This Time

So Harvey the hurricane reached Category 4 status last night and slammed into the little town of Rockport, Texas, about 150 miles from here. We’ve been taking on a lot of rain. The wind gusted a good bit, but probably nothing above 40 miles per hour. The power went out around 5 a.m., but came back on by 9. We have a propane generator ready to go, and I figured we could weather even several days of this storm.

Then the National Weather Service threw us a curve ball. They run a river-level prediction center, which had showed the Brazos wasn’t going to rise much throughout this hurricane episode. I reasoned that was because most of the water was falling downstream from us. I was wrong, the NWS just never got around to making a prediction until last night. This morning, they upped that prediction.

Now they say the Brazos will hit 55 feet in depth. That’s even more than last year’s near-catastrophe of 54.8 inches, which we survived intact, but which dumped as much as 7 feet of water into some of our neighbors’ homes.

We thought about escaping to the farm. However, Harvey has moved inland to the point that it’s actually dumping more rain at the farm than it is here. And to reach our farmhouse, you have to drive over a usually dry creek that becomes a raging beast under heavy rainfall. And as it is predicted to rain 25 inches or so over the farm in the next three days, I doubt we could get over that creek.

So the current plan is for my wife and kids to take two of our cars, this evening, and go stay with her sister a few miles away from the river. I will stay here in what I hope will be an uneventful three or four days. However, it is for sure that river water will breach a couple of my neighbors’ properties and flood the street out front to probably 4.5 feet, with a stiff current. I am hoping for continuing electricity and continued working porcelain conveniences. My job will be to mitigate any damage that may occur.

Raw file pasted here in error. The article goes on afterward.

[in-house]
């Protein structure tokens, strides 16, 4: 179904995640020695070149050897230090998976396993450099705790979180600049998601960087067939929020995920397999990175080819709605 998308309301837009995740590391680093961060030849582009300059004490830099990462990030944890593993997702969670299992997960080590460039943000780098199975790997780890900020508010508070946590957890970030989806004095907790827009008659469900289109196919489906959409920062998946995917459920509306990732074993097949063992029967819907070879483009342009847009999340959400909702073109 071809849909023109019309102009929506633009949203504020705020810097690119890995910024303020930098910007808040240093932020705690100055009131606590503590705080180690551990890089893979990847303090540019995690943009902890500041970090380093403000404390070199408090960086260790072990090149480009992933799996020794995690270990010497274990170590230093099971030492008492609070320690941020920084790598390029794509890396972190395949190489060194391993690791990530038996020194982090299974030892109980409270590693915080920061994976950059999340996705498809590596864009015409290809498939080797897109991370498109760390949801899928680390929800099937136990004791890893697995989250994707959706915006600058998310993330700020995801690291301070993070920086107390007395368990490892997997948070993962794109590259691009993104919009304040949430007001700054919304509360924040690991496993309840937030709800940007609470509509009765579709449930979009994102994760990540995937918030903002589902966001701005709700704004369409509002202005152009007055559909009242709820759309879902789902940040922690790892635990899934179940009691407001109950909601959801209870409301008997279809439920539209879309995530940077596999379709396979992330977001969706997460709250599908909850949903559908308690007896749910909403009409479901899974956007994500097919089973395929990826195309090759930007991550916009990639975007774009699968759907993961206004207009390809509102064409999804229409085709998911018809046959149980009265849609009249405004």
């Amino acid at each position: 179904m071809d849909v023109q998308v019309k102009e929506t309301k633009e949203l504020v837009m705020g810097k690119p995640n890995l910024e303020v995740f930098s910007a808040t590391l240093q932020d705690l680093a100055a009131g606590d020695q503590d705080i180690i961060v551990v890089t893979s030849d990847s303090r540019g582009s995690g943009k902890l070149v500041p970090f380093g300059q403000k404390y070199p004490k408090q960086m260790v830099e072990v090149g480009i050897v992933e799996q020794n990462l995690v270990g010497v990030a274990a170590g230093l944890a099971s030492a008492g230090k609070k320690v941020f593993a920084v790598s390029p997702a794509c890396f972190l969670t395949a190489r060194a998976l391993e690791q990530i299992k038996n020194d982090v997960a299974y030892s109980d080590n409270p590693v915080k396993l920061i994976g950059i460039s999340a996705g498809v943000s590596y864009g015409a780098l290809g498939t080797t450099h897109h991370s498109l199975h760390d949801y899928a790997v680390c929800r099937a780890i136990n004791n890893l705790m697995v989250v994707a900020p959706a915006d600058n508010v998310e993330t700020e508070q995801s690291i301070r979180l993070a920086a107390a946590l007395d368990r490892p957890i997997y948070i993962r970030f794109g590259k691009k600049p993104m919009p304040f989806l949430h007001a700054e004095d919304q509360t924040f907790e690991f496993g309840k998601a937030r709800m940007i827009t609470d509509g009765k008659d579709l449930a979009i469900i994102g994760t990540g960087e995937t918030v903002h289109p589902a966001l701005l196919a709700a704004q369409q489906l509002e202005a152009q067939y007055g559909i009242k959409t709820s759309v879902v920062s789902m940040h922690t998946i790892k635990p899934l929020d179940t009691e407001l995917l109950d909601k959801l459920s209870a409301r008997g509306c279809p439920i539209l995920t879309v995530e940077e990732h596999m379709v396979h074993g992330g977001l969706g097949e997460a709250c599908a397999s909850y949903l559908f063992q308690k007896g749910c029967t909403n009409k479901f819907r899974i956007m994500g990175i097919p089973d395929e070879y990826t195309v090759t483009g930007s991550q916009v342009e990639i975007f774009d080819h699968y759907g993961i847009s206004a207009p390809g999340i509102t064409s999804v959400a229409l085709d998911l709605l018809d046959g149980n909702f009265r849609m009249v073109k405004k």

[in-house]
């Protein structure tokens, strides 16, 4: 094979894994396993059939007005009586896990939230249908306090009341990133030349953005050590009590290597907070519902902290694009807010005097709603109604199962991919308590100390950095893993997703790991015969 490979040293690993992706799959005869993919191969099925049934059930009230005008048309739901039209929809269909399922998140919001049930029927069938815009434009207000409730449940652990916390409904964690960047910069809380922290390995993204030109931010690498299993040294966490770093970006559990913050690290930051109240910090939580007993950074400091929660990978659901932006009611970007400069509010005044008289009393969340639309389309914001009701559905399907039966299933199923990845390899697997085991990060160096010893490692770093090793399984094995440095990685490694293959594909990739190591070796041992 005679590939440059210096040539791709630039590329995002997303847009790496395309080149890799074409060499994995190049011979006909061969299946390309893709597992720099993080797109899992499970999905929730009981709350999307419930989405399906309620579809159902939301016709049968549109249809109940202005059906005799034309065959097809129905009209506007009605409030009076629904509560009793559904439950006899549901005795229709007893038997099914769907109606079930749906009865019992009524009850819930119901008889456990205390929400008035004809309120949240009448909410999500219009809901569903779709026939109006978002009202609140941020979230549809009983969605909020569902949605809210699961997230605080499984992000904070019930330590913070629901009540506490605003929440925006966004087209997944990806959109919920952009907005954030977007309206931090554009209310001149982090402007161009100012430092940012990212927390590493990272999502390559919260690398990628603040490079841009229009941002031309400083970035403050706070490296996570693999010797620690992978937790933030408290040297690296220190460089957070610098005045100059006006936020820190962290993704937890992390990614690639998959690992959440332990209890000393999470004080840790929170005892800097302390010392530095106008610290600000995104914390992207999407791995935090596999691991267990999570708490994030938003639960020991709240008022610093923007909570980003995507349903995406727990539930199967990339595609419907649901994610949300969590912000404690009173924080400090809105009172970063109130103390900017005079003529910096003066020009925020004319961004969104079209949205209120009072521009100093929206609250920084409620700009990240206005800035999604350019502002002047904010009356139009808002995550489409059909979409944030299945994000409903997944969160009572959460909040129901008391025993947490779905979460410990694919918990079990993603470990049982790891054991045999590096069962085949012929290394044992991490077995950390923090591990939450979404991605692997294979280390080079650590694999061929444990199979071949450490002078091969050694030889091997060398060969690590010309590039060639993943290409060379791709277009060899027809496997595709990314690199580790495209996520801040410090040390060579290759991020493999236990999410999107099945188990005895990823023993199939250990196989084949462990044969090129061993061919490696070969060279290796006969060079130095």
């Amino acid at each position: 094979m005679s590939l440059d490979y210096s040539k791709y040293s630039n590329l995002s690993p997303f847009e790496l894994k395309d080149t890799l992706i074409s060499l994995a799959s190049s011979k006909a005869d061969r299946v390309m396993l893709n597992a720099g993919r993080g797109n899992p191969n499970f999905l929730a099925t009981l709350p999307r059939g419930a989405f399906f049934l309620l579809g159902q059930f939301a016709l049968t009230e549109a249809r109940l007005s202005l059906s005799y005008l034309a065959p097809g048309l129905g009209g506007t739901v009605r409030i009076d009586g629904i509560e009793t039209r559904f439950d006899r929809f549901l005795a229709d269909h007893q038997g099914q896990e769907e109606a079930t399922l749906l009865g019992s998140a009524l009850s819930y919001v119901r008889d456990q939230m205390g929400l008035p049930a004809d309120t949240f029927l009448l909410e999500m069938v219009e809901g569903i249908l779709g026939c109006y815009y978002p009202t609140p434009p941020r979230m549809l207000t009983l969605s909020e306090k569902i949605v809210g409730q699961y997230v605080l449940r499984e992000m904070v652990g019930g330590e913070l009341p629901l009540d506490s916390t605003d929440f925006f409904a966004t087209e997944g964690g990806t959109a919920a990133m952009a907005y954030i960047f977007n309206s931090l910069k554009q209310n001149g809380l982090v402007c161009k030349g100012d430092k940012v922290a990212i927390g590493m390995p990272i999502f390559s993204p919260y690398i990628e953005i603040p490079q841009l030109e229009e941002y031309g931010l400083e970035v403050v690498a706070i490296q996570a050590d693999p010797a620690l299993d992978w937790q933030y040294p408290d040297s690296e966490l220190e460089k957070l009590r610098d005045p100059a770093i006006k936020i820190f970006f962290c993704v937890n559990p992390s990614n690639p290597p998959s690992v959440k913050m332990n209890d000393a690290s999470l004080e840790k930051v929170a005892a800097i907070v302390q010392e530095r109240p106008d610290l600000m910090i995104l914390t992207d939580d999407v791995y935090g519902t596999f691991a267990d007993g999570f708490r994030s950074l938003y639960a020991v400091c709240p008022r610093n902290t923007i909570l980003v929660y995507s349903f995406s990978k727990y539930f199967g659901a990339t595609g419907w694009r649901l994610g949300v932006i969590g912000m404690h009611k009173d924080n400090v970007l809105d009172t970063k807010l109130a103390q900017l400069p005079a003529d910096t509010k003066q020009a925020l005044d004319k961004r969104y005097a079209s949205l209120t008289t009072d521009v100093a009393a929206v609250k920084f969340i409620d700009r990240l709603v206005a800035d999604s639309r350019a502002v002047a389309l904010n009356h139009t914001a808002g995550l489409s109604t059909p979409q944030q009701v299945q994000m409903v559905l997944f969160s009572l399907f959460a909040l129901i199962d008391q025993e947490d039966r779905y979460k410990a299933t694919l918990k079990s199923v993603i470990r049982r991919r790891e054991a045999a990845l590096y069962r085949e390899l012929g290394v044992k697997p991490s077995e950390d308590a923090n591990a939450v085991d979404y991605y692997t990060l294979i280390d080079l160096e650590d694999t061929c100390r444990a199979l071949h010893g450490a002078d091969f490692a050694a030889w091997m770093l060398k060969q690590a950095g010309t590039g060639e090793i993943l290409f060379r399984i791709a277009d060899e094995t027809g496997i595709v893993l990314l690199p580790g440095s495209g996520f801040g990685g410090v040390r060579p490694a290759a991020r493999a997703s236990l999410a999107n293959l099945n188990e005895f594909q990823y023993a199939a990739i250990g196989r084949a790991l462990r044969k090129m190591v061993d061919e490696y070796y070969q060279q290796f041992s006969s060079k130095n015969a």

Nobody gets it like they want it to be, even during disasters.

Posted in Be Afraid, Nature, Nobody Gets It Like They Want It To Be

Turn Out The Lights, The Party’s Over

The violence and hatred spawned by white supremacists in Charlottesville, Virginia, last weekend received and deserved nearly universal condemnation this week. Except in the White House, where Donald Trump and other close associates took off their sheets and unmasked themselves for the fearful racists many of us suspected they were all along.

Here is a man who denounces American war heroes and handicapped journalists at the drop of a hat, but can’t bring himself to renounce the Ku Klux Klan or Nazi sympathizers. For all practical purposes, the Trump presidency has ended. The only question left is how to remove this cancer on American democracy quickly and effectively in order to minimize the damage he is doing to our country every day. Vice President Mike Pence, who also can’t make himself criticize the American Nazi movement, has to go, too.

The only thing I’d really like to hear (or read from Donald Trump’s Twitter feed) is that he is stepping down from the presidency to devote more time to his family.

Posted in Be Afraid, Government, Politics